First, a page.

The Cartesian Meditations: An Introduction to Phenomenology was written by Edmund Husserl (the founder of phenomenology). This means the book is not muddled by the need to reconcile conflicting views on what phenomenology is according to various philosophers, like in commentaries. Also, many commentaries follow Sartre's, Heidegger's (as found in Being and Time) and Merleau-Ponty's human conciseness centered phenomenology leaving Husserl's phenomenology as a footnote. Being that Husserl's phenomenology is underrepresented in secondary sources, it is necessary to read Husserl's own writings. Cartesian Meditations offers a full understanding of Husserl's philosophy. The only other source for this is Husserl's Ideas Pertaining to Pure Phenomenology and to a Phenomenological Philosophy, which is spilt in to three volumes and is around 900 pages. Ideas... is not only long, but it gives the reader a distinct feeling that many of the sections are dead ends and could have been edited out. Cartesian Meditations, on the other hand, is concise. Also, the book is easier to understand because the structure is similar to Descartes' Meditations on First Philosophy. However, one should not think Husserl super-imposed his philosophy on Descartes'. In Cartesian Meditations, Husserl only made the similarities that could already be found in Ideas... explicit to help introduce Phenomenology to a larger audience though a familiar median. Even though the book was written as an introduction (as the title indicates), the audience need not be novice of Phenomenology. People who have read Ideas... cover to cover can still appreciate the book because it contains only what is essential to Husserl's Phenomenology, unlike Ideas..., which according to Husserl contains "imperfections". Cartesian Meditations makes one of the most influential twentieth century thinkers accessible.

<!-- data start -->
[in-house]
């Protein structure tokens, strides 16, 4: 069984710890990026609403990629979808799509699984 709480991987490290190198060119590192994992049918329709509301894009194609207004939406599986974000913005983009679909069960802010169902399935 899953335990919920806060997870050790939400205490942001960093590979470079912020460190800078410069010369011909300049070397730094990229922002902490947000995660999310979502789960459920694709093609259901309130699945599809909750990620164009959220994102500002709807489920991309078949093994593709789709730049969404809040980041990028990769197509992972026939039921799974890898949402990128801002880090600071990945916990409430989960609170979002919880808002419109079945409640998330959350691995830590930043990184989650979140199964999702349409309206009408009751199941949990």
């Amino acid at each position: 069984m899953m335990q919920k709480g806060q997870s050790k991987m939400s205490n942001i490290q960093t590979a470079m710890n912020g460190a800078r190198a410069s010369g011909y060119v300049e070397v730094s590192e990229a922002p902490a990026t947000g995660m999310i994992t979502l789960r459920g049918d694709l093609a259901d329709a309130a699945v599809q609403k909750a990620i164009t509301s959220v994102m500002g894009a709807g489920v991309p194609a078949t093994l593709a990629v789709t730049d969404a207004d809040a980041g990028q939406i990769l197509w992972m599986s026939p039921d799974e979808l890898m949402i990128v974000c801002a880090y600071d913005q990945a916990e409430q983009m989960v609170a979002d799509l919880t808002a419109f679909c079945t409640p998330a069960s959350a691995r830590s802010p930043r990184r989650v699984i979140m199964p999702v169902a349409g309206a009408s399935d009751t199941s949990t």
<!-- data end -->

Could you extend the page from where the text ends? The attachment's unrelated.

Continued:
Too transcendental?  Aug 18, 2001
Don't get me wrong, Husserl's contribution to post-modern philosophy is impossible to ignore. However, his constant beating of the transcendental horse is even more annoying then the Catholic theologian Karl Rahner's! At least with Rahner, you can expect man's transcedence toward God... with Husserl, it is a transcendence toward the self by the epoche - the "bracketting" - of the world and the retreat into the self. While the ideas are immensely important, they are more valuable as a transitional piece from the work of Descartes toward the work of Heidegger, Sartre, and others than they are on their own. An ego-pole? How is a pole, as Sartre would say, not simply a thing of the world? Husserl seems wed to the idea that the mind is constitutive of the world around us, and thankfully post-modern philosophy has not devoted itself entirely to that idea.

Perhaps it is the translation, but the work is hard to read, and you would be better to borrow it from a library then to spend the [price] on a 80 page book.

Still, it gets 3 stars. why? because it is so important. The work of Heidegger, Sartre, Merleau-Ponty, and even Rahner would not be possible without this work by Husserl. He is a bridge thinker - now that we've crossed the river maybe occasionally we can look back at his thought for its worth but we don't have to spend any more time on that bridge.

An Excellent Introduction To Phenomenology  Nov 4, 1999
This little book is an excellent introduction to Husserl's phenomenology. He outlines his idea of the intentionality of consciousness via the "transcendental ego". If Sartre had paid more attention to this, his outlook wouldn't have been so pessimistic.

Caveat: This book is hard reading -- it's not really for the newcomer to philosophy and Husserl's toxic and dense style will probably put off all but the determined.